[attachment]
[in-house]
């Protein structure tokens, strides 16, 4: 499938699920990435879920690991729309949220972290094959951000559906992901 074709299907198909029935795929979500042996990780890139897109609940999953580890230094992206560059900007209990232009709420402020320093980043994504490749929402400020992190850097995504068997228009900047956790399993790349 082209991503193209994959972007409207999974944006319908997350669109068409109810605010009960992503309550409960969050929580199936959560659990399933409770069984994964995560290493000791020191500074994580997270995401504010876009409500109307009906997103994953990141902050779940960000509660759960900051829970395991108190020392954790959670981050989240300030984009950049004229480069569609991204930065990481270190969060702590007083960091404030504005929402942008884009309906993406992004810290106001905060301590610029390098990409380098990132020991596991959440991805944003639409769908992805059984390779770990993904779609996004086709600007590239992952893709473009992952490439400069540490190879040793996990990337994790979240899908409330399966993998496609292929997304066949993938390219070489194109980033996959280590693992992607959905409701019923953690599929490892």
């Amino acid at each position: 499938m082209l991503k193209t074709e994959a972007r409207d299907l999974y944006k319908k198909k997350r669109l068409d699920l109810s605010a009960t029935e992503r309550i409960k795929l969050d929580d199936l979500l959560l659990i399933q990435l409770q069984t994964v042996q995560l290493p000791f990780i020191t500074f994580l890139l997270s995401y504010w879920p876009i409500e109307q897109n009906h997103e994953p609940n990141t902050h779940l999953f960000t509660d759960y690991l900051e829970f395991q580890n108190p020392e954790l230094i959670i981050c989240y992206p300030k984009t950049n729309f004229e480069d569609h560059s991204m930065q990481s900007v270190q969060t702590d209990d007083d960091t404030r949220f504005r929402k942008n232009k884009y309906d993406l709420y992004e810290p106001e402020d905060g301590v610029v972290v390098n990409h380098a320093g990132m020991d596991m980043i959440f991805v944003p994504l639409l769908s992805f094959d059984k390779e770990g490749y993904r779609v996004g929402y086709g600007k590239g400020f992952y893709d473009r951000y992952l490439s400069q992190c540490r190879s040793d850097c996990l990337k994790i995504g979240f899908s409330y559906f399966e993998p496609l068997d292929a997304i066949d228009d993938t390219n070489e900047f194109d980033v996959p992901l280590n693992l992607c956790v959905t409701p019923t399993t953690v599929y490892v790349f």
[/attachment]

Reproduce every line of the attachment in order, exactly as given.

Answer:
[in-house]
């Protein structure tokens, strides 16, 4: 499938699920990435879920690991729309949220972290094959951000559906992901 074709299907198909029935795929979500042996990780890139897109609940999953580890230094992206560059900007209990232009709420402020320093980043994504490749929402400020992190850097995504068997228009900047956790399993790349 082209991503193209994959972007409207999974944006319908997350669109068409109810605010009960992503309550409960969050929580199936959560659990399933409770069984994964995560290493000791020191500074994580997270995401504010876009409500109307009906997103994953990141902050779940960000509660759960900051829970395991108190020392954790959670981050989240300030984009950049004229480069569609991204930065990481270190969060702590007083960091404030504005929402942008884009309906993406992004810290106001905060301590610029390098990409380098990132020991596991959440991805944003639409769908992805059984390779770990993904779609996004086709600007590239992952893709473009992952490439400069540490190879040793996990990337994790979240899908409330399966993998496609292929997304066949993938390219070489194109980033996959280590693992992607959905409701019923953690599929490892």
């Amino acid at each position: 499938m082209l991503k193209t074709e994959a972007r409207d299907l999974y944006k319908k198909k997350r669109l068409d699920l109810s605010a009960t029935e992503r309550i409960k795929l969050d929580d199936l979500l959560l659990i399933q990435l409770q069984t994964v042996q995560l290493p000791f990780i020191t500074f994580l890139l997270s995401y504010w879920p876009i409500e109307q897109n009906h997103e994953p609940n990141t902050h779940l999953f960000t509660d759960y690991l900051e829970f395991q580890n108190p020392e954790l230094i959670i981050c989240y992206p300030k984009t950049n729309f004229e480069d569609h560059s991204m930065q990481s900007v270190q969060t702590d209990d007083d960091t404030r949220f504005r929402k942008n232009k884009y309906d993406l709420y992004e810290p106001e402020d905060g301590v610029v972290v390098n990409h380098a320093g990132m020991d596991m980043i959440f991805v944003p994504l639409l769908s992805f094959d059984k390779e770990g490749y993904r779609v996004g929402y086709g600007k590239g400020f992952y893709d473009r951000y992952l490439s400069q992190c540490r190879s040793d850097c996990l990337k994790i995504g979240f899908s409330y559906f399966e993998p496609l068997d292929a997304i066949d228009d993938t390219n070489e900047f194109d980033v996959p992901l280590n693992l992607c956790v959905t409701p019923t399993t953690v599929y490892v790349f």